Monrovia — APM Terminals continues to come under staunch criticism amid plethora of allegations ranging from bad labor practice to defrauding government of millions of revenue and unjustifiable imposition of tariff for services rendered at the port of Monrovia.
The action of the concession ratified in 2010 has resulted into Public admittance of regrets by some current members of the 54th who were in the 52nd Legislature and voted for the ratification of the concession, some terming it as the worst concession ever passed by the Legislature.
The latest outburst against the APM Terminals is coming from the Liberian Senate, where Bomi County Senator, Edwin Melvin Snowe termed the agreement with the port manager as the worst deal ever.
"The ill-treatment by APM Terminals toward our people is bad. APM terminal is the worst concession we ever passed in this Legislature. I regret ever voting for the ratification of it, and every time I hear about AMP terminal I get sick," Senator Snowe vented.
Snowe was one of the lawmakers who voted in favor of the concession back then in 2010 when he served as Representative of District #6 Montserrado County and a ranking member of the House of Representatives under the Speakership of Alex Tyler.
He made the comments during a floor discussion about the existing conflict between the AMP Terminals' management and some of its employees which was raised by Senator Abraham Darius Dillon of Montserrado County.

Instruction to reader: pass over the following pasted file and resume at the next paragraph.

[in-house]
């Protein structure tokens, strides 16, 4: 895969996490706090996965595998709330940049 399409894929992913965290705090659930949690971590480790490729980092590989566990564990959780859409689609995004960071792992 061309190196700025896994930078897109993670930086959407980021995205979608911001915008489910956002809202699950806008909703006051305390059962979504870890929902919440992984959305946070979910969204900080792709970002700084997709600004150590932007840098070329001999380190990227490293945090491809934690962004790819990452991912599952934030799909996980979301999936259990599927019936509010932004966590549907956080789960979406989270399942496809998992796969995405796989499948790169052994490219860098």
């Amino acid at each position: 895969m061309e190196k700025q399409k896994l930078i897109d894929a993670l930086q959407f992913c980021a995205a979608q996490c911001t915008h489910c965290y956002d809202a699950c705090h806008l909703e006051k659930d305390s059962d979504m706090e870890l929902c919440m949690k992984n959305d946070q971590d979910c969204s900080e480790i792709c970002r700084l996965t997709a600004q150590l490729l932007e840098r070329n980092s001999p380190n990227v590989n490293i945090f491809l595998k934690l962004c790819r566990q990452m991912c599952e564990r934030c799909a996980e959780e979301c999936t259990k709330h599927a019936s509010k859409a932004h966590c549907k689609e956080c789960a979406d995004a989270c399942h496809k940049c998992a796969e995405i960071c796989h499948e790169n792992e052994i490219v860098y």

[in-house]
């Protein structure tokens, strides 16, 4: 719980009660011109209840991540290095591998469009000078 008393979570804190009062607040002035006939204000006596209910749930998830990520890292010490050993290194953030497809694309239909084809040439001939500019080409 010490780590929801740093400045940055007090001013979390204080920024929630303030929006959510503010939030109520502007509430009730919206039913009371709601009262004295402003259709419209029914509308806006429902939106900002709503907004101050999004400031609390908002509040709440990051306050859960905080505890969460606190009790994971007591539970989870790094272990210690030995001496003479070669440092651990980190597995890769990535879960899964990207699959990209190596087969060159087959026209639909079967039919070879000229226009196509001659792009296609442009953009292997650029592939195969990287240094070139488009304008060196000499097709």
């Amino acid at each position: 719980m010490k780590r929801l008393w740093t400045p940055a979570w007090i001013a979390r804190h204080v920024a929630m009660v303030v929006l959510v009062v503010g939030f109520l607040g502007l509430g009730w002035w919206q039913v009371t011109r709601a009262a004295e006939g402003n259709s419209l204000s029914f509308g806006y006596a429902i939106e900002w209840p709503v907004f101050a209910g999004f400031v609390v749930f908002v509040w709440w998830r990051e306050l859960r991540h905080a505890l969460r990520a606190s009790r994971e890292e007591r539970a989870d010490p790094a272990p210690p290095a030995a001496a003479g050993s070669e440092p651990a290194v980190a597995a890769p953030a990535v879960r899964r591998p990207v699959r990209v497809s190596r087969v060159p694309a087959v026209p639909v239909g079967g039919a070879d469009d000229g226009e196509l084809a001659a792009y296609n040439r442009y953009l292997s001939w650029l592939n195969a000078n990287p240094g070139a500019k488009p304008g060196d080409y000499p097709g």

Senator Dillon expressed concern over the disrespectful posture of the AMP Terminals towards the Government of Liberia by its refusal to reinstate the dismissed employees amid the Labor Minister's intervention.
Also joining in support of his colleagues, Senator Jeremiah Koung of Nimba County blamed the company's actions to the many rights and privileges accorded it in the agreement.
"The law gives too many leverages to APM Terminals. It gives them the right to change the tariff at any time and worse of all this concession cannot be amended until 25 years. If there is a way to amend that law, let's do it now," Koung said.
Last April, the Ministry of Labor ordered the APM Terminals' management to reinstate effectively immediately, the 24 suspended workers with all rights and privileges appertaining to the exercise of their respective functions, as is enshrined in their respective employment contracts.
The Ministry also lifted the suspension on the Dock Workers Union (DOWUL) and restored all of its rights under the Labor law of Liberia. However, APM terminal is yet to act on the order of the Ministry.
In the wake of the ministry's mandate, the company has gone to the court seeking redress and interpretation of the ministry's mandate and using all the leverages given them by the act creating the APM Terminal.